In looking at some recent numbers around the visitor economy on the Outer Banks from the Dare County tourism team, it’s helpful for a moment to consider the “three C’s of context” before we begin to assess probabilities for the New Year.
The causes, courses, and consequences of a softening of the visitor economy are as unique as the places we call home, but let’s build on a few basic foundations for vibrancy in the region.
Regarding growth in the regional visitor economy, the number one limiting factor to economic growth isn’t real estate, zoning, infrastructure, government, or even supply and demand.
It’s our workforce!
In short, fewer people are working across the region for various complex reasons, some clear and some subtle.
That trend will likely continue through at least the rest of this year for those same mercurial reasons.
Our seasonal workforces, third-country nationals and summer students, have increasingly filled that gap. That trend will continue as businesses continue to buy their own housing for seasonal staff or face simply going out of business.
As we think about the probabilities of growth in our core industries, we acknowledge the bandwidth limitations of the workforce overall in driving business growth.
As an indicator, watch student numbers at our College of the Albemarle. More students in continuing education classes suggest a slowing economy as workers seek to level up their skills.
Scott Rawls, for example, who heads the state’s largest community college in the state’s most populous county, says simply that Wake Tech “focuses on the roles that keep Wake County running.” That’s a good vision to follow.
We may have seen peak tourism, for this economic cycle, over the past three years.
For a fun analogy, if we as a destination were a stock, we’d be a value play moving into 2023 instead of a growth pick.
Now, in a different cycle, what could be interpreted as a softness in tourism demand is perhaps better framed as a retention challenge within the visitor economy.
As a region, let’s keep our existing visitors coming back and make sure those numbers from 2018 or 2019 are still a reality over the next several years.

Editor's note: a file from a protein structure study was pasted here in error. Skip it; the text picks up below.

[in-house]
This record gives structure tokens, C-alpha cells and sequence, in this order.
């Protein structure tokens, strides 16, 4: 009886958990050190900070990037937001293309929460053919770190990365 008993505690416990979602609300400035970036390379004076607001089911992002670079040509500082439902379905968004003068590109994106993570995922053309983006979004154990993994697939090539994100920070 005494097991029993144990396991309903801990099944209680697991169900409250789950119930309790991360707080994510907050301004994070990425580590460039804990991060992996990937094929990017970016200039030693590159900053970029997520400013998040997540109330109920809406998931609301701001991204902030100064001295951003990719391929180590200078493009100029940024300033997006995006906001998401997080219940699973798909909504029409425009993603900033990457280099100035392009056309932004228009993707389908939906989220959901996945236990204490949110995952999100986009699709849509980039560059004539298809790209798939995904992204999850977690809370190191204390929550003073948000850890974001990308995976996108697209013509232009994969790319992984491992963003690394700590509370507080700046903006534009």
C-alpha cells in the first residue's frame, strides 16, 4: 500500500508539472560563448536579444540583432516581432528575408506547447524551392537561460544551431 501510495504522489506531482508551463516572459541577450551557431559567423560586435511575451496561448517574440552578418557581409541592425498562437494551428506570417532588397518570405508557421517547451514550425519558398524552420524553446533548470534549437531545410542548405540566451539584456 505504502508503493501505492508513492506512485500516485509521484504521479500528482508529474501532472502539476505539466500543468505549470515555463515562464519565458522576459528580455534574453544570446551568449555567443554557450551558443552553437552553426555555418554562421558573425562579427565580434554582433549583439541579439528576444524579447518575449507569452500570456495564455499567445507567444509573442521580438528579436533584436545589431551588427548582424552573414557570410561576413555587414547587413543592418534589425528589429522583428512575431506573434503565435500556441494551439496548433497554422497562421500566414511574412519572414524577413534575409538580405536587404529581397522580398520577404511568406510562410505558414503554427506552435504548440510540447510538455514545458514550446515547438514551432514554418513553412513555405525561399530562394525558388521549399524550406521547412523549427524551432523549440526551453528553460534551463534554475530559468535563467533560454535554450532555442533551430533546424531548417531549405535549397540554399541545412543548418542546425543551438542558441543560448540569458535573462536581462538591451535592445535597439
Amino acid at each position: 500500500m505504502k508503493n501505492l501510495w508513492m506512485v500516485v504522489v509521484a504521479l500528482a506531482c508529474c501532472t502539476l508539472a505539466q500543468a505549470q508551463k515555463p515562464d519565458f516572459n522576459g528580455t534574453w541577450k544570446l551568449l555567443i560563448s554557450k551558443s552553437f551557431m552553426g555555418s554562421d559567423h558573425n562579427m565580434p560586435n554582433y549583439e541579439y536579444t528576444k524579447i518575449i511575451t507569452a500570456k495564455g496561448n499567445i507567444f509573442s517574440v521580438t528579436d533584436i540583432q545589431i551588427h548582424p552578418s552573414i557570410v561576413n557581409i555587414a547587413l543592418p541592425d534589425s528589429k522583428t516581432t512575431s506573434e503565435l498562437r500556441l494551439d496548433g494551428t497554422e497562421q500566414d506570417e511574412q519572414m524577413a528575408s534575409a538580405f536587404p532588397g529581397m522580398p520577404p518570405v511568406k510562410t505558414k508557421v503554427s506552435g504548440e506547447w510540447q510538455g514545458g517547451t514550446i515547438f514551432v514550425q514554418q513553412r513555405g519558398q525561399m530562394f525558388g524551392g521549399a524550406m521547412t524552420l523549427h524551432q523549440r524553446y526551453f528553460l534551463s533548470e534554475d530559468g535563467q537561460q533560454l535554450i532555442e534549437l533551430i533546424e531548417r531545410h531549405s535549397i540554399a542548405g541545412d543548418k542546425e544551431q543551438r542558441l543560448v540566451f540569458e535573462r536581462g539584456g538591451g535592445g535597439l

As an indicator, don’t focus too much on 2021 or 2022 comparisons. The most insightful numbers will compare 2023 to some combination of a more normalized 2018 and 2019.
Take a look at the public company Invitation Homes, for example – they manage more than 75,000 rental homes. Their stock is back to pre-pandemic levels.
Keep an eye on the rapid development of downtown Elizabeth City as a barometer for the region in the so-called halo counties of the Outer Banks.
With a lot of rooftops in the pipeline, the success of the downtown movement right now will be a bellwether for a range of similar experiments, and growth potential, across the region.
Whether it’s the relatively lower cost of housing, larger labor force, or access to the colleges or hospitals, if downtown succeeds, it will provide a blueprint for other areas.
Let’s keep our fingers crossed for those entrepreneurs downtown who believe in the future of Elizabeth City. They’re our regional version of the so-called Carolina Core development partnership along the interstate corridor from Winston-Salem to Fayetteville.
Of course, at the governmental level, we’ll assume that in terms of resource allocation, there remain no higher priorities than the visitor economy, healthcare, and education–that iron triangle is what keeps our bedroom communities and neighborhoods resilient.
That’s a start, at least, and on an optimistic note, I think it’s safe to say that as a region, we’ve never been more well-positioned to move into another economic cycle.
Happy New Year to all, and to all, a good year.
“Sound Strategy”, a weekly commentary from our publisher Clark Twiddy, features issues, ideas and information focused on our mission statement of “Covering the Business News of the Greater Outer Banks”.